The Abramson Cancer Center of the University of Pennsylvania
Last Modified: January 22, 2002
This "Helpful Facts" sheet is designed to give you basic information about radiation therapy for breast cancer. More detailed information can be provided by your doctor or nurse. If you have other questions or would like additional information, please talk to your doctor or nurse.
What is radiation therapy?
Radiation therapy is the type of cancer treatment using beams of high energy waves or streams of particles called radiation to destroy cancer. Radiation damages the material inside cells called DNA. DNA enables cells to reproduce. When cells try to reproduce with damaged DNA, they die. With each additional radiation treatment, more cells die. This makes the tumor shrink.
The goal of radiation therapy is to kills the cancer cells with as little risk as possible to normal cells. Healthy cells targeted by the radiation are affected, but they begin to repair themselves two hours after treatment. The radiation passes through your body and does not remain in you.
Why is radiation necessary after a mastectomy or lumpectomy?
Research has shown that patients who receive radiation after surgery may have a lower rate of recurrence of breast cancer in the breast or chest wall area.
What are the steps in my radiation treatment?
Why is the treatment for so many days?
Normal cells are able to repair their damaged DNA far better after small doses of radiation. Small doses also minimize side effects. While inconvenient, the long treatment period is the only way to give enough total radiation to destroy the cancer without permanently hurting normal tissue.
How long will each treatment take?
Each treatment takes only a few minutes. Positioning you properly will take another few minutes.
Does the treatment hurt?
No. You cannot feel, smell or see this radiation. This kind of radiation treatment is called "external beam radiation treatment." The equipment used for this kind of treatment is called a linear accelerator. The linear accelerator produces the radiation that can destroy tumors.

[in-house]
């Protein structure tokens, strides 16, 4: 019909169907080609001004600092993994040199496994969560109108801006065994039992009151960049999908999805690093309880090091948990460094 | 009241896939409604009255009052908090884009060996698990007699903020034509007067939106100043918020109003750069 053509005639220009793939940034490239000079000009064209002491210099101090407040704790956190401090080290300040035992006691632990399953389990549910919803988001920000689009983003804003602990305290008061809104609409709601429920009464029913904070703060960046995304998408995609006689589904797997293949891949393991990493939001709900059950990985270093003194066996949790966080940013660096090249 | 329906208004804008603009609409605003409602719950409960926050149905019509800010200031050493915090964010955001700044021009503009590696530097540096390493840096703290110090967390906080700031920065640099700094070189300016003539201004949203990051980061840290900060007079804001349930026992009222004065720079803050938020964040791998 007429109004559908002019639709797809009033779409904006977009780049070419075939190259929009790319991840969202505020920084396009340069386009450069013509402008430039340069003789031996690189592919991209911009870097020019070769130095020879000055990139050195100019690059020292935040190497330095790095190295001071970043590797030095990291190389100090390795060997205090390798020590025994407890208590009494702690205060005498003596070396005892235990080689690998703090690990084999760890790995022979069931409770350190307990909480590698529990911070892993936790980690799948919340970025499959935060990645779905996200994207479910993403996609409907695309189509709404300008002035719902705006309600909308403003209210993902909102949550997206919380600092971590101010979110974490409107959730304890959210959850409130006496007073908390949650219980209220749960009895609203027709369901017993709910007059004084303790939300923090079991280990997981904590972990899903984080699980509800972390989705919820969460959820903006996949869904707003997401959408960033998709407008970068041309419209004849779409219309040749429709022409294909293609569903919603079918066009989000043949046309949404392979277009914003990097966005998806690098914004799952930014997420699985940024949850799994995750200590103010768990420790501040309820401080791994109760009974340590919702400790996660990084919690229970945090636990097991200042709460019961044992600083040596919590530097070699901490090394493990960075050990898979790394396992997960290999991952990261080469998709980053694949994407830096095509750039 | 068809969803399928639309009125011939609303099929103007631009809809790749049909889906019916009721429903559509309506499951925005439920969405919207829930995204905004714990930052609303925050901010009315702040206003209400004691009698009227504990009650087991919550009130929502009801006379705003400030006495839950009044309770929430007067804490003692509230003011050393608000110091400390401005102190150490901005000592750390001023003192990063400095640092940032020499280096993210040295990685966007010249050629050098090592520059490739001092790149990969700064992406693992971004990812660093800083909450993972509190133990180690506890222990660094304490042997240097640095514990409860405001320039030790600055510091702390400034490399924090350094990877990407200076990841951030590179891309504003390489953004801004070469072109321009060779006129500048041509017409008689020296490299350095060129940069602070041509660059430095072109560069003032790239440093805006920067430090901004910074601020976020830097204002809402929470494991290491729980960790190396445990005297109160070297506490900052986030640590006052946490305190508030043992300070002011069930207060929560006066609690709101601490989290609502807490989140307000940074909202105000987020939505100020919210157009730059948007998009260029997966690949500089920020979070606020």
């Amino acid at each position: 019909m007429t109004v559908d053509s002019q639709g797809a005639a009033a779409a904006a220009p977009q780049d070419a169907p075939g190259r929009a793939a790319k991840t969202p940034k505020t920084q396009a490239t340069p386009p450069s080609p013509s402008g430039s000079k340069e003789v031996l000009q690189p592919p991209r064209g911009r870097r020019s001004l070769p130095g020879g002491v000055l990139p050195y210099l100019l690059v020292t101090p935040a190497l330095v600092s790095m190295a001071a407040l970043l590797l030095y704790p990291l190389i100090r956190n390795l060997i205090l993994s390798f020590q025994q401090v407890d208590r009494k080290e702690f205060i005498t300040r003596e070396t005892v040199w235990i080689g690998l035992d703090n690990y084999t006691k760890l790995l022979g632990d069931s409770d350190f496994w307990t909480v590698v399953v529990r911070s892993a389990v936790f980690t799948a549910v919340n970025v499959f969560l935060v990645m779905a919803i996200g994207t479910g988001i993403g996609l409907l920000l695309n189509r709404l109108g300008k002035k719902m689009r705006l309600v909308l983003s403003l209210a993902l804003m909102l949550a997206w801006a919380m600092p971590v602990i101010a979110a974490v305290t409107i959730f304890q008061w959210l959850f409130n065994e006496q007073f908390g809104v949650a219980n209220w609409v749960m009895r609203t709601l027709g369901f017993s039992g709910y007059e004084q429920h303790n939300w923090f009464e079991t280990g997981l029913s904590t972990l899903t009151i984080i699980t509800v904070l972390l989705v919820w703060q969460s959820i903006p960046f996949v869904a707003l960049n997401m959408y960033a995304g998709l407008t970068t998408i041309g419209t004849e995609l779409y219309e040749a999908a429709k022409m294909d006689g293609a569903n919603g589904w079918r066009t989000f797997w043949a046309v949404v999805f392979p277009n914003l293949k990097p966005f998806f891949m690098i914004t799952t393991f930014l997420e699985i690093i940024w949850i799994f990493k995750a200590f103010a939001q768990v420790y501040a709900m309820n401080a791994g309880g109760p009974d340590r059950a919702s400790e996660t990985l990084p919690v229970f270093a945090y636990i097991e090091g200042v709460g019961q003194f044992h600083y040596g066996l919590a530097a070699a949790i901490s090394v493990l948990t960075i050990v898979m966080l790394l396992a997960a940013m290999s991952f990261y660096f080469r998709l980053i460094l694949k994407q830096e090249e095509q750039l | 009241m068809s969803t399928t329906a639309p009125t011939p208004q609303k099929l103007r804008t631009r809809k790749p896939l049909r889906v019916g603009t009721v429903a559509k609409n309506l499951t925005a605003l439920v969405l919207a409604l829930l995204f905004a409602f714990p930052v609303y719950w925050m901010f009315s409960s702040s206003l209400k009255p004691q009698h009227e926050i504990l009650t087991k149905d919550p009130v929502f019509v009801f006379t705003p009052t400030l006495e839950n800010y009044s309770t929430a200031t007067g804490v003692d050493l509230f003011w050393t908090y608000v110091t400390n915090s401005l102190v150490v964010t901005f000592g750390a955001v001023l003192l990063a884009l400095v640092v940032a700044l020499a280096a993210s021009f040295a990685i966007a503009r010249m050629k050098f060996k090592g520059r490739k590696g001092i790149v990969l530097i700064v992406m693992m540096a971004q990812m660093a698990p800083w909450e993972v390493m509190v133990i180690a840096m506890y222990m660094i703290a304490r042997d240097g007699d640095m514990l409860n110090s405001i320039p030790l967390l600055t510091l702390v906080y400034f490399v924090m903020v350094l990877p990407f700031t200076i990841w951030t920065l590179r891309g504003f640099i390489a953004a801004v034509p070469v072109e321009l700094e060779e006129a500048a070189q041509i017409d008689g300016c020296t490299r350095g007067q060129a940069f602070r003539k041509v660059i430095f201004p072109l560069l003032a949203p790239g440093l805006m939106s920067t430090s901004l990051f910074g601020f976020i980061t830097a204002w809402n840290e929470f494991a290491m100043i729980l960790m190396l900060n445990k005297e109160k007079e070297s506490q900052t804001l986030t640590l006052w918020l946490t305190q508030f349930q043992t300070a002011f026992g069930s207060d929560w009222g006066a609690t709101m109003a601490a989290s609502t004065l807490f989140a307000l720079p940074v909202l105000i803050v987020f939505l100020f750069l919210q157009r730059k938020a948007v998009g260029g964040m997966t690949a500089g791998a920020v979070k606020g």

Does radiation therapy cause side effects?
Yes. Radiation unavoidably affects healthy tissue. This is what causes side effects. The side effects are manageable, and your doctor and nurse will help you find ways to minimize them.
Tiredness, or fatigue, is a common side effect. Your pre-treatment level of energy will return. Some patients experience the side effects of breast soreness, swelling and reddening of the skin; these usually disappear in 1-2 months. Longer term side effects may include a darkening of the breast skin, change in the sensitivity of the breast skin, a thickening of the breast skin, enlargement of the pores in the skin of the breast, and change in breast size. If you notice that your shoulder feels stiff, ask your doctor or nurse about exercises.
The risk of side effects is usually less than the benefit of killing cancer cells. Talk to your doctor if you have concerns about the risks versus benefits of radiation therapy.
What can I do to feel better during treatment?
Some general tips are:
Your radiation oncologist and nurse will provide additional advice and can answer any specific questions you may have.
Nov 1, 2010 - Radiation therapy appears to reduce recurrence rates when added to surgical treatment of rectal cancer and to increase survival when added to medical management of prostate cancer, and a highly targeted radiation approach may reduce gastrointestinal complications associated with prostate cancer treatment, according to three studies to be presented at the annual meeting of the American Society for Radiation Oncology, held from Oct. 31 to Nov. 4 in San Diego.
Mar 7, 2011
Jun 28, 2011